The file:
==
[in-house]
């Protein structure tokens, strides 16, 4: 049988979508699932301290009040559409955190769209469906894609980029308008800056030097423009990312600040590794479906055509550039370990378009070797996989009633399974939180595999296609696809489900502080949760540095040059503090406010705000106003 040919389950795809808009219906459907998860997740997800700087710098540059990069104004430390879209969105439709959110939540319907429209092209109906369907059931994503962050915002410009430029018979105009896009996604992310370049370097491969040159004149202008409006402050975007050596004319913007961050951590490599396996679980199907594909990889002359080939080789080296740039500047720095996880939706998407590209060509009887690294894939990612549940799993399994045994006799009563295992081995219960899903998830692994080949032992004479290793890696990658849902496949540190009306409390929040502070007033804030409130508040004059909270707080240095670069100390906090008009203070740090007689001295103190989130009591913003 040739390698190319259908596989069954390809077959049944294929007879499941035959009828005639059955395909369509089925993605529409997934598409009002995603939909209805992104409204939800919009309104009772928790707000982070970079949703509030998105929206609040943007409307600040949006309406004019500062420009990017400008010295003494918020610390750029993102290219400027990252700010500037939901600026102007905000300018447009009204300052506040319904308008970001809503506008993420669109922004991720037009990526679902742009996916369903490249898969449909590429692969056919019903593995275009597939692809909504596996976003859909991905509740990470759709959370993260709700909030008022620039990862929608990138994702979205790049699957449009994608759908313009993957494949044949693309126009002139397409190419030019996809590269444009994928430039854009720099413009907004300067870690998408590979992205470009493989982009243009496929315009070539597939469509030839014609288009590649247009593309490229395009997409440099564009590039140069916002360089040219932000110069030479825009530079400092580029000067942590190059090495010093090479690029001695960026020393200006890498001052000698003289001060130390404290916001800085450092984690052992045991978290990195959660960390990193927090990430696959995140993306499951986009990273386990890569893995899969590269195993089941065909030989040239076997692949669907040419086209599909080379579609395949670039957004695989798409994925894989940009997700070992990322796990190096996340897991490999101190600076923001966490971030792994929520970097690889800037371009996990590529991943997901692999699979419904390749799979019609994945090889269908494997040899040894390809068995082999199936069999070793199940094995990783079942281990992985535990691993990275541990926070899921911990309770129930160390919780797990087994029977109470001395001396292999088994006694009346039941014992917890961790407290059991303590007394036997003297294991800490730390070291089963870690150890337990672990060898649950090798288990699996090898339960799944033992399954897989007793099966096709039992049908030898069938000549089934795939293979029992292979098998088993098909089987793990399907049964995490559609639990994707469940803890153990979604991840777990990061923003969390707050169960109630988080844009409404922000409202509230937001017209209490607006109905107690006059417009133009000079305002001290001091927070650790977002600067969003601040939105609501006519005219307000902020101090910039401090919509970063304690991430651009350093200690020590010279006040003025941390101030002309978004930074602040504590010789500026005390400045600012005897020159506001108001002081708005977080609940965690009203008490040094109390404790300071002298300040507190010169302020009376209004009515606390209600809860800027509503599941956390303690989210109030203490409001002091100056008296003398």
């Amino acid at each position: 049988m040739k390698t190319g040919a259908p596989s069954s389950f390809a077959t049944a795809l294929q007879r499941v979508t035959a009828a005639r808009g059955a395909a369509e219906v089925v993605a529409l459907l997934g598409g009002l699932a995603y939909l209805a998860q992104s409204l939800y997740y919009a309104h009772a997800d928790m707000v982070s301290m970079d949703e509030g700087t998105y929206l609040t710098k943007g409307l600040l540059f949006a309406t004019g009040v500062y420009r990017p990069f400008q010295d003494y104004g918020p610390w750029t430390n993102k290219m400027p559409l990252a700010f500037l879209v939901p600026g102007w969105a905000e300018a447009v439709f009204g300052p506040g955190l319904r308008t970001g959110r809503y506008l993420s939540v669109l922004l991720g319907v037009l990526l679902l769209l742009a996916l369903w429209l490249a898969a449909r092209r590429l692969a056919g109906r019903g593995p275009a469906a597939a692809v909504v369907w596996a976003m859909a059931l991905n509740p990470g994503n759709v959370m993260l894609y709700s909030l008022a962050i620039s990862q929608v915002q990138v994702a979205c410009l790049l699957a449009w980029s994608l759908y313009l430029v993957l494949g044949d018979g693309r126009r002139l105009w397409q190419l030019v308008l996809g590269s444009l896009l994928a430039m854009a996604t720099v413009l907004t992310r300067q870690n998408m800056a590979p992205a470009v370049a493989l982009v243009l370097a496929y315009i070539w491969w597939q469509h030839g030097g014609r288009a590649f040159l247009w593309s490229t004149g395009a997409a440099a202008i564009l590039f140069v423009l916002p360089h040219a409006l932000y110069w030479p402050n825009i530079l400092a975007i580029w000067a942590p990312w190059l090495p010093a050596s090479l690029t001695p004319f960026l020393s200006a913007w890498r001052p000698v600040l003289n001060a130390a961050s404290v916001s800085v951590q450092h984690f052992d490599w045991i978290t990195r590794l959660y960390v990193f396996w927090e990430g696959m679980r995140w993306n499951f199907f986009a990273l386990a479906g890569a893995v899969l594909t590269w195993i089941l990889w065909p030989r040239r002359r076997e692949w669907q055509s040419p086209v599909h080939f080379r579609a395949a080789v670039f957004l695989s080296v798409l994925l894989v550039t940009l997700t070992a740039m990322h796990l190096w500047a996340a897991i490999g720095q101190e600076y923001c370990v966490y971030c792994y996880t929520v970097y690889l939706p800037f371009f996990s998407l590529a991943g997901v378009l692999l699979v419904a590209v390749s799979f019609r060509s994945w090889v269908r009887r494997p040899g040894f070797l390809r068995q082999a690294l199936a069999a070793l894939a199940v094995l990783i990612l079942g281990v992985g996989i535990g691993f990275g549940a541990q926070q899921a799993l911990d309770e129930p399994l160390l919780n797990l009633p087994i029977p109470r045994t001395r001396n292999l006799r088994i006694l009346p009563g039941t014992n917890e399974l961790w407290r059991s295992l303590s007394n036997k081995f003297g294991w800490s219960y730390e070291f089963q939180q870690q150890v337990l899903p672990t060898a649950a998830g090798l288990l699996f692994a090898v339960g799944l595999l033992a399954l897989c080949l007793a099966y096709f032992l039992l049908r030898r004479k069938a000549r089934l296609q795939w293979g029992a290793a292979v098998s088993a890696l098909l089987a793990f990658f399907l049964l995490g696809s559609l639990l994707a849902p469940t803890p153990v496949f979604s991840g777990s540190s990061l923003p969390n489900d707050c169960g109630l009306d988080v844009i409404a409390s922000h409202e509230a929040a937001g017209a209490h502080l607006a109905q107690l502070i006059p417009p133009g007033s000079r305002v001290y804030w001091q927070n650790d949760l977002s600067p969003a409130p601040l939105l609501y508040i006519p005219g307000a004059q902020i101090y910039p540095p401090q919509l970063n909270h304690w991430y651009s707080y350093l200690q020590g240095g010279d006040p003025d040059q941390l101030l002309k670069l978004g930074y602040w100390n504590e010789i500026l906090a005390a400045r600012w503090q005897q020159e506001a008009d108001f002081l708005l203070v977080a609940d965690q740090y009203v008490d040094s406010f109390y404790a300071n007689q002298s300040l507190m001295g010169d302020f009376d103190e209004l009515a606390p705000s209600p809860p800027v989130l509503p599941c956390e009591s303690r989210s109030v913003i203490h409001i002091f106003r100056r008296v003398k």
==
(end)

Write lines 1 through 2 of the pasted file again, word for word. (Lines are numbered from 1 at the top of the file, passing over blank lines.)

[in-house]
């Protein structure tokens, strides 16, 4: 049988979508699932301290009040559409955190769209469906894609980029308008800056030097423009990312600040590794479906055509550039370990378009070797996989009633399974939180595999296609696809489900502080949760540095040059503090406010705000106003 040919389950795809808009219906459907998860997740997800700087710098540059990069104004430390879209969105439709959110939540319907429209092209109906369907059931994503962050915002410009430029018979105009896009996604992310370049370097491969040159004149202008409006402050975007050596004319913007961050951590490599396996679980199907594909990889002359080939080789080296740039500047720095996880939706998407590209060509009887690294894939990612549940799993399994045994006799009563295992081995219960899903998830692994080949032992004479290793890696990658849902496949540190009306409390929040502070007033804030409130508040004059909270707080240095670069100390906090008009203070740090007689001295103190989130009591913003 040739390698190319259908596989069954390809077959049944294929007879499941035959009828005639059955395909369509089925993605529409997934598409009002995603939909209805992104409204939800919009309104009772928790707000982070970079949703509030998105929206609040943007409307600040949006309406004019500062420009990017400008010295003494918020610390750029993102290219400027990252700010500037939901600026102007905000300018447009009204300052506040319904308008970001809503506008993420669109922004991720037009990526679902742009996916369903490249898969449909590429692969056919019903593995275009597939692809909504596996976003859909991905509740990470759709959370993260709700909030008022620039990862929608990138994702979205790049699957449009994608759908313009993957494949044949693309126009002139397409190419030019996809590269444009994928430039854009720099413009907004300067870690998408590979992205470009493989982009243009496929315009070539597939469509030839014609288009590649247009593309490229395009997409440099564009590039140069916002360089040219932000110069030479825009530079400092580029000067942590190059090495010093090479690029001695960026020393200006890498001052000698003289001060130390404290916001800085450092984690052992045991978290990195959660960390990193927090990430696959995140993306499951986009990273386990890569893995899969590269195993089941065909030989040239076997692949669907040419086209599909080379579609395949670039957004695989798409994925894989940009997700070992990322796990190096996340897991490999101190600076923001966490971030792994929520970097690889800037371009996990590529991943997901692999699979419904390749799979019609994945090889269908494997040899040894390809068995082999199936069999070793199940094995990783079942281990992985535990691993990275541990926070899921911990309770129930160390919780797990087994029977109470001395001396292999088994006694009346039941014992917890961790407290059991303590007394036997003297294991800490730390070291089963870690150890337990672990060898649950090798288990699996090898339960799944033992399954897989007793099966096709039992049908030898069938000549089934795939293979029992292979098998088993098909089987793990399907049964995490559609639990994707469940803890153990979604991840777990990061923003969390707050169960109630988080844009409404922000409202509230937001017209209490607006109905107690006059417009133009000079305002001290001091927070650790977002600067969003601040939105609501006519005219307000902020101090910039401090919509970063304690991430651009350093200690020590010279006040003025941390101030002309978004930074602040504590010789500026005390400045600012005897020159506001108001002081708005977080609940965690009203008490040094109390404790300071002298300040507190010169302020009376209004009515606390209600809860800027509503599941956390303690989210109030203490409001002091100056008296003398």